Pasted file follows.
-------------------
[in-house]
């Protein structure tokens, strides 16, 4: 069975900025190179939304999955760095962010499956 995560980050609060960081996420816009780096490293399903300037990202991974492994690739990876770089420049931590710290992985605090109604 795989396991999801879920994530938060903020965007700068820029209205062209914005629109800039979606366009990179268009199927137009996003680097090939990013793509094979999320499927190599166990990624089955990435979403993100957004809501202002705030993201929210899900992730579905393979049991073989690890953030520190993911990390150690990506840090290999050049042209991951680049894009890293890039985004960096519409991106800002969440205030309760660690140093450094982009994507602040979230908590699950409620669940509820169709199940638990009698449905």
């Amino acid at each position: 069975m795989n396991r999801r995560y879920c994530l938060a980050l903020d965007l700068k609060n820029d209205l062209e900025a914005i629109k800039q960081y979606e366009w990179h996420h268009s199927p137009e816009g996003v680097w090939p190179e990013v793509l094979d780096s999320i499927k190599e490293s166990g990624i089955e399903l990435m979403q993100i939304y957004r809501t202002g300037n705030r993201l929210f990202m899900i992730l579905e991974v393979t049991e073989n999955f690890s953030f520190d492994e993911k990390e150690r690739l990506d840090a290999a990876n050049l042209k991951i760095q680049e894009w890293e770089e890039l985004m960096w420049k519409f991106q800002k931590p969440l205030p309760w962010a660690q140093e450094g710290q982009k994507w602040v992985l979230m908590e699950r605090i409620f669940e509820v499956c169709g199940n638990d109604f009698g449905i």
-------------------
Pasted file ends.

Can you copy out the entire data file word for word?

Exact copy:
[in-house]
């Protein structure tokens, strides 16, 4: 069975900025190179939304999955760095962010499956 995560980050609060960081996420816009780096490293399903300037990202991974492994690739990876770089420049931590710290992985605090109604 795989396991999801879920994530938060903020965007700068820029209205062209914005629109800039979606366009990179268009199927137009996003680097090939990013793509094979999320499927190599166990990624089955990435979403993100957004809501202002705030993201929210899900992730579905393979049991073989690890953030520190993911990390150690990506840090290999050049042209991951680049894009890293890039985004960096519409991106800002969440205030309760660690140093450094982009994507602040979230908590699950409620669940509820169709199940638990009698449905």
């Amino acid at each position: 069975m795989n396991r999801r995560y879920c994530l938060a980050l903020d965007l700068k609060n820029d209205l062209e900025a914005i629109k800039q960081y979606e366009w990179h996420h268009s199927p137009e816009g996003v680097w090939p190179e990013v793509l094979d780096s999320i499927k190599e490293s166990g990624i089955e399903l990435m979403q993100i939304y957004r809501t202002g300037n705030r993201l929210f990202m899900i992730l579905e991974v393979t049991e073989n999955f690890s953030f520190d492994e993911k990390e150690r690739l990506d840090a290999a990876n050049l042209k991951i760095q680049e894009w890293e770089e890039l985004m960096w420049k519409f991106q800002k931590p969440l205030p309760w962010a660690q140093e450094g710290q982009k994507w602040v992985l979230m908590e699950r605090i409620f669940e509820v499956c169709g199940n638990d109604f009698g449905i």